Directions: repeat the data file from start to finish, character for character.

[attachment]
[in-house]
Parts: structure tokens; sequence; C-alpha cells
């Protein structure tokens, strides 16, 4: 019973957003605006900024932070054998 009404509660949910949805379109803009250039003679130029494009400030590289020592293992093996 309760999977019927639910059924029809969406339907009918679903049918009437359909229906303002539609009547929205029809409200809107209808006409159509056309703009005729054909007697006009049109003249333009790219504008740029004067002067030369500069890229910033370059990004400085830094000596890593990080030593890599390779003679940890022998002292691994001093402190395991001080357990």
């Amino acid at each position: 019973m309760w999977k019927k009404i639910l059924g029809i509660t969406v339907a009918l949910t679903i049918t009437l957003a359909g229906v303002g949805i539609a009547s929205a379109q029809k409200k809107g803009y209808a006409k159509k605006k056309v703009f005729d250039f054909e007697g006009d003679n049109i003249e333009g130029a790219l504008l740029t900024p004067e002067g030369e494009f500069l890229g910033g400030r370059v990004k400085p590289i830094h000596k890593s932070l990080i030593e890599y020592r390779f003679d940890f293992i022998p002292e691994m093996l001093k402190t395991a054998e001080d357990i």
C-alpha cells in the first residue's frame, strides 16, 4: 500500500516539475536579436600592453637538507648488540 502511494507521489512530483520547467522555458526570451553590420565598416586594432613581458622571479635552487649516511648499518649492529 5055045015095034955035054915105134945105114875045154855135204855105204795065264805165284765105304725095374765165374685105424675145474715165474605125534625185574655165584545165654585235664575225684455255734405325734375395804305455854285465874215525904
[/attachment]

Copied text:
[in-house]
Parts: structure tokens; sequence; C-alpha cells
């Protein structure tokens, strides 16, 4: 019973957003605006900024932070054998 009404509660949910949805379109803009250039003679130029494009400030590289020592293992093996 309760999977019927639910059924029809969406339907009918679903049918009437359909229906303002539609009547929205029809409200809107209808006409159509056309703009005729054909007697006009049109003249333009790219504008740029004067002067030369500069890229910033370059990004400085830094000596890593990080030593890599390779003679940890022998002292691994001093402190395991001080357990």
């Amino acid at each position: 019973m309760w999977k019927k009404i639910l059924g029809i509660t969406v339907a009918l949910t679903i049918t009437l957003a359909g229906v303002g949805i539609a009547s929205a379109q029809k409200k809107g803009y209808a006409k159509k605006k056309v703009f005729d250039f054909e007697g006009d003679n049109i003249e333009g130029a790219l504008l740029t900024p004067e002067g030369e494009f500069l890229g910033g400030r370059v990004k400085p590289i830094h000596k890593s932070l990080i030593e890599y020592r390779f003679d940890f293992i022998p002292e691994m093996l001093k402190t395991a054998e001080d357990i």
C-alpha cells in the first residue's frame, strides 16, 4: 500500500516539475536579436600592453637538507648488540 502511494507521489512530483520547467522555458526570451553590420565598416586594432613581458622571479635552487649516511648499518649492529 5055045015095034955035054915105134945105114875045154855135204855105204795065264805165284765105304725095374765165374685105424675145474715165474605125534625185574655165584545165654585235664575225684455255734405325734375395804305455854285465874215525904